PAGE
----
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Tag: Stockport Old Town
Nestled in the historic old architecture of Stockport Marketplace, Blackshaw’s Kitchen becomes the latest food & drink destination in the town centre.
Only two years ago the food scene in Stockport was in all sense of the word bland. But as years have passed more and more establishments are setting up shop which is bringing local people back to the town centre.
Blackshaw’s have managed to turn an old building into something delightfully honest, modern, but also in keeping with the buildings that surround it.
Inside you are welcomed by a space that feels comfortable. The old pillars inside have been stripped down to their original colour, the brick opened up, and the beautiful wooden windows have been given a fresh coat of paint.
The triumph is not only in Blackshaw’s ability to feel modern and classic at the same time. It is James’ choice to use local businesses produce in the process of creating his restaurant. A wide array of plants are perfectly balanced on the wall that give a nod to the fashionable indoor plant scene consuming popular culture. All purchased from Plant Shop Manchester on the other side of the square. There are plans to involve local artists to create a beautiful mural inside the restaurant which adds to the community vibe.
It is always a winner in our eyes when local businesses support each other.
Now to the food…
The food available is in keeping with what you’d expect from an urban kitchen. It is not trying to be complex it is hearty, wholesome and easy going with an occasional spark along the way. Something we feel the old town and Stockport as a whole needed. Surrounded by the likes of Where The Light Gets In, and until recently The Allotment, Blackshaw’s humble menu fits perfectly in its environment.
Blackshaw’s Kitchen offers anything from Buttermilk pancakes with maple syrup and caramelised banana to a classic fish an chips. We must admit the Roast Sirloin of beef did look excellently put together but we opted for a lighter option.
Vegan and Veggie options are available which include Lentil hotpot, Sunday vegan roast and a field board.
Without harping on too much we absolutely recommend you pay the team a visit, and as always remember embrace the local.
Click here for more things to do in Stockport.
We were invited to dine as guests of Blackshaws and were not asked to pay.
Read about Stockport’s newest tap room. With years of experience brewing craft ale, choosing the perfect gins and making the best pizzas, Project 53 are here to stay. Find out more here
Five years ago, the night time economy in Stockport’s town centre was almost non-existent; especially for those looking for a dining experience. But as of late, some young and ambitious chefs have set up shop in Stockport Old Town, hoping to use the historic area as a canvas in which to show off their culinary expertise.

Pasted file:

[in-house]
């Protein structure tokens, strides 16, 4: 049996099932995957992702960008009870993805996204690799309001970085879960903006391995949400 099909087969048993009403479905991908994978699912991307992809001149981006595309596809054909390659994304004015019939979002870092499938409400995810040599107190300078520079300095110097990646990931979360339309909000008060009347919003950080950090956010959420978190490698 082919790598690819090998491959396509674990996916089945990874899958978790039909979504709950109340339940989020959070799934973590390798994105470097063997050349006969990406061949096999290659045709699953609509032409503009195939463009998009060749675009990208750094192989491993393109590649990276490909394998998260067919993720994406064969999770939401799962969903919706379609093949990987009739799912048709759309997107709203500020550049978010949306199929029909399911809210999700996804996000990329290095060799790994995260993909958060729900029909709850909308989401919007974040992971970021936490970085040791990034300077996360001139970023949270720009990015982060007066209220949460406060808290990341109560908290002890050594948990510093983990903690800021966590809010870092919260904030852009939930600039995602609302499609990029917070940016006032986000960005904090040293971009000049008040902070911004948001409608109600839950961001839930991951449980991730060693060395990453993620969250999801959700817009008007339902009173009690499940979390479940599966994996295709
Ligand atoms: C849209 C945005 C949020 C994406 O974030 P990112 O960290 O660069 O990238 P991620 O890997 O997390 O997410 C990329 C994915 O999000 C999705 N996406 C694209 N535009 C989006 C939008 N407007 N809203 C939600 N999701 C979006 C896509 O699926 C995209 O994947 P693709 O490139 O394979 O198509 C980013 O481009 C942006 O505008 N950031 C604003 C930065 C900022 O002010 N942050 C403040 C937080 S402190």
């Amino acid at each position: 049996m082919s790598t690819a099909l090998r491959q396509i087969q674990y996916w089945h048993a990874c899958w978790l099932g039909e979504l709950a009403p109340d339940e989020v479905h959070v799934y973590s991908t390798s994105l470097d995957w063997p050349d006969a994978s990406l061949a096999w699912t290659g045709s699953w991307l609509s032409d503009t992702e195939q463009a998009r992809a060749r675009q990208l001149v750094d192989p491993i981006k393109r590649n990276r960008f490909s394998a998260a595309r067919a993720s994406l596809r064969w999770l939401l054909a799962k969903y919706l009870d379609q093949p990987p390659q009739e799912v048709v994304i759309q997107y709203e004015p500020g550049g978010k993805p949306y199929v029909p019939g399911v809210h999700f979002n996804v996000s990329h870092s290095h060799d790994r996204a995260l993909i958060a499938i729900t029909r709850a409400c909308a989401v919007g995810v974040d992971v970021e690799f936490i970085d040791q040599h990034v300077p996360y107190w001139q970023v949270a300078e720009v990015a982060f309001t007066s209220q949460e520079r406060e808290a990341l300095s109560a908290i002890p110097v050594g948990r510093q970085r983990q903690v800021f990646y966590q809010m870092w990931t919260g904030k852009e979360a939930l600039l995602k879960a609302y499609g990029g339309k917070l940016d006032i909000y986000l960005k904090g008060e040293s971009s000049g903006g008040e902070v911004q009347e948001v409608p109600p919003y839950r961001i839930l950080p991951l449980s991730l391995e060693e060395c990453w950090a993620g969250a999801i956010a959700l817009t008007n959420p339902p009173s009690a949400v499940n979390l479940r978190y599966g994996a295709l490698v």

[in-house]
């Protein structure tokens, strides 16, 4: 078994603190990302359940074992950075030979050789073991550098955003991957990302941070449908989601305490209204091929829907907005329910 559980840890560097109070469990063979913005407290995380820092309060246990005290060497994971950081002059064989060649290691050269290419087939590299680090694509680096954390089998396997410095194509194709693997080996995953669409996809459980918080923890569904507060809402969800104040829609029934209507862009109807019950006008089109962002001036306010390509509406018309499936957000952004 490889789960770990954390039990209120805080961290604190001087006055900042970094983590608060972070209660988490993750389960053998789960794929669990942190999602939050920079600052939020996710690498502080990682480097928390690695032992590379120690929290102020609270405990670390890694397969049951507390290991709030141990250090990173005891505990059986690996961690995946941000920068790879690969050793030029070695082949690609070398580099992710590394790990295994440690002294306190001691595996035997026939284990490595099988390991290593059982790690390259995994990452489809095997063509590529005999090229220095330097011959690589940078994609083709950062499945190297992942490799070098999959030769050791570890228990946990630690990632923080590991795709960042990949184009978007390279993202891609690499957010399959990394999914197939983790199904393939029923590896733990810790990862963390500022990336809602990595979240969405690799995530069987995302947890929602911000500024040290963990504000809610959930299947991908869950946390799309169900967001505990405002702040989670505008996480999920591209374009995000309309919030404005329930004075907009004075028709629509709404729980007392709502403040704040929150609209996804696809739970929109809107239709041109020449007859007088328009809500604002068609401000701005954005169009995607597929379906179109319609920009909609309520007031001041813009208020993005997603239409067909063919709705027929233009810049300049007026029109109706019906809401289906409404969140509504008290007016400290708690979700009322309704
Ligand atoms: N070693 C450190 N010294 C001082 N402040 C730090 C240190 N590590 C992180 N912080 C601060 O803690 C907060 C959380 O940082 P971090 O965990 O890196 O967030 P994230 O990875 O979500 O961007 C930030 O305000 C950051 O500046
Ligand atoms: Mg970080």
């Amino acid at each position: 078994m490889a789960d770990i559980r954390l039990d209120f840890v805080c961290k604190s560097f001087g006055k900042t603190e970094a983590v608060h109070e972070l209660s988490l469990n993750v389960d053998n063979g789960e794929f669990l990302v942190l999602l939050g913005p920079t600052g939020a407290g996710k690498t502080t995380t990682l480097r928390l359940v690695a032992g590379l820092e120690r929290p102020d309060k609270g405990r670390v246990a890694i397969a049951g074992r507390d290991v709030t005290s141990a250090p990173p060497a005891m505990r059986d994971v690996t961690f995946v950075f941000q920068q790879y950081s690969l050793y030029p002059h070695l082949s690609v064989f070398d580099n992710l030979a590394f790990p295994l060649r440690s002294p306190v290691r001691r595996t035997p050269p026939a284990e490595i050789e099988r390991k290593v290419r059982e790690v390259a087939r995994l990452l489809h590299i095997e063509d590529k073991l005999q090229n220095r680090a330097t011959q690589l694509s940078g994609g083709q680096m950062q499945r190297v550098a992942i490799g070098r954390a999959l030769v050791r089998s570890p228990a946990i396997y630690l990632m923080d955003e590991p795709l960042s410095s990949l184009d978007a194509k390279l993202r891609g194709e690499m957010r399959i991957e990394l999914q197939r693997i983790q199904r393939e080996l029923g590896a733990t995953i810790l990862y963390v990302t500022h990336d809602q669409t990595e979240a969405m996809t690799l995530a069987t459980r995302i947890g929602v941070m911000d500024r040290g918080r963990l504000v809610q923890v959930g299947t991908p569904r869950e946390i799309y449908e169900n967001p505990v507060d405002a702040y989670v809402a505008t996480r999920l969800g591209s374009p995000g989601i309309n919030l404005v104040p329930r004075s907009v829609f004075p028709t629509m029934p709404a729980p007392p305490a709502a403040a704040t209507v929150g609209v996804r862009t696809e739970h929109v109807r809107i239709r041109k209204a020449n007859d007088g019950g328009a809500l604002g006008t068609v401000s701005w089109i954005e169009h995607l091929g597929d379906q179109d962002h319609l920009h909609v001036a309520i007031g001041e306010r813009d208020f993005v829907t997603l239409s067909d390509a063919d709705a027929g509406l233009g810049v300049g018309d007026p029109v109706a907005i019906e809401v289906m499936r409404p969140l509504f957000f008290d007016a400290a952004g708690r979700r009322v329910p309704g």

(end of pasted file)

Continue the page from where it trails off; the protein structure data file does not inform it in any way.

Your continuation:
The Allotment is an independent vegan and gluten free restaurant with a 7 or 10 course taster menu on offer.
The Allotment’s interior is simple, yet charming. The intimate dining area is a single room that glows from the abundance of low lighting and candles. The choice to use some greenery hanging from the ceiling gives a tasteful nudge to the vegan menu and experience.
I am personally not a vegetarian or vegan, so I must confess that I entered the restaurant with the classically ignorant phrase in my mind – how much can you really do with a vegetable? How wrong I was.
As I don’t wish to discuss every course – as we would be here for a while – I have selected the three dishes most worthy of a mention.
We start with the ever-changing soup of the day. During my visit, I was presented with a beetroot, apple and carrot soup with coconut shavings. The first observation made was the incredibly vibrant colour of the soup, the beet red was certainly inviting. Upon the first taste a rush of earthy flavour combined with the sweetness of the apple produced a balanced taste that grew with every spoonful. The skill though, in my humble opinion, was the choice to include the coconut shavings that not only added a tropical twist but presented a new texture to the dish.
Secondly, the starter was an eye-opening, taste-tingling dish that I wish I could eat all over again. The jack fruit, which I had never tried before, was excellently presented and beautifully combined with apricot, cucumber and fried peanuts. The way in which the ingredients complimented each other; the soft crunch of the peanut, the freshness of the cucumber and the sharpness of the apricot and jack fruit all merged into a marvellous mouthful that exploded with flavour. Without using too much hyperbole, I have to say, this is one of the best dishes I have ever eaten.
The last course of the evening consisted of a sweet fried rice, clementine and cardamom curd, and star anise sorbet. This dish was so aesthetically pleasing I was almost afraid to slice through the chef’s artistic presentation. In one spoonful, it was clear that the variation of textures were the focus of this dish, and how much time must have been spent pairing together the crack of the sesame hard caramel with the smooth refreshing sorbet and tangy curd. As a finale it didn’t disappoint.
At £40 a head for the 7 course taster menu, The Allotment is one of the more expensive eateries in Stockport. However, I would argue that the combination of excellent food, experimental flavours and fantastic service is well worth the price. From the lime & mint infused table water to the creatively presented bill, the experience is second to none.
Click here for more things to do in Stockport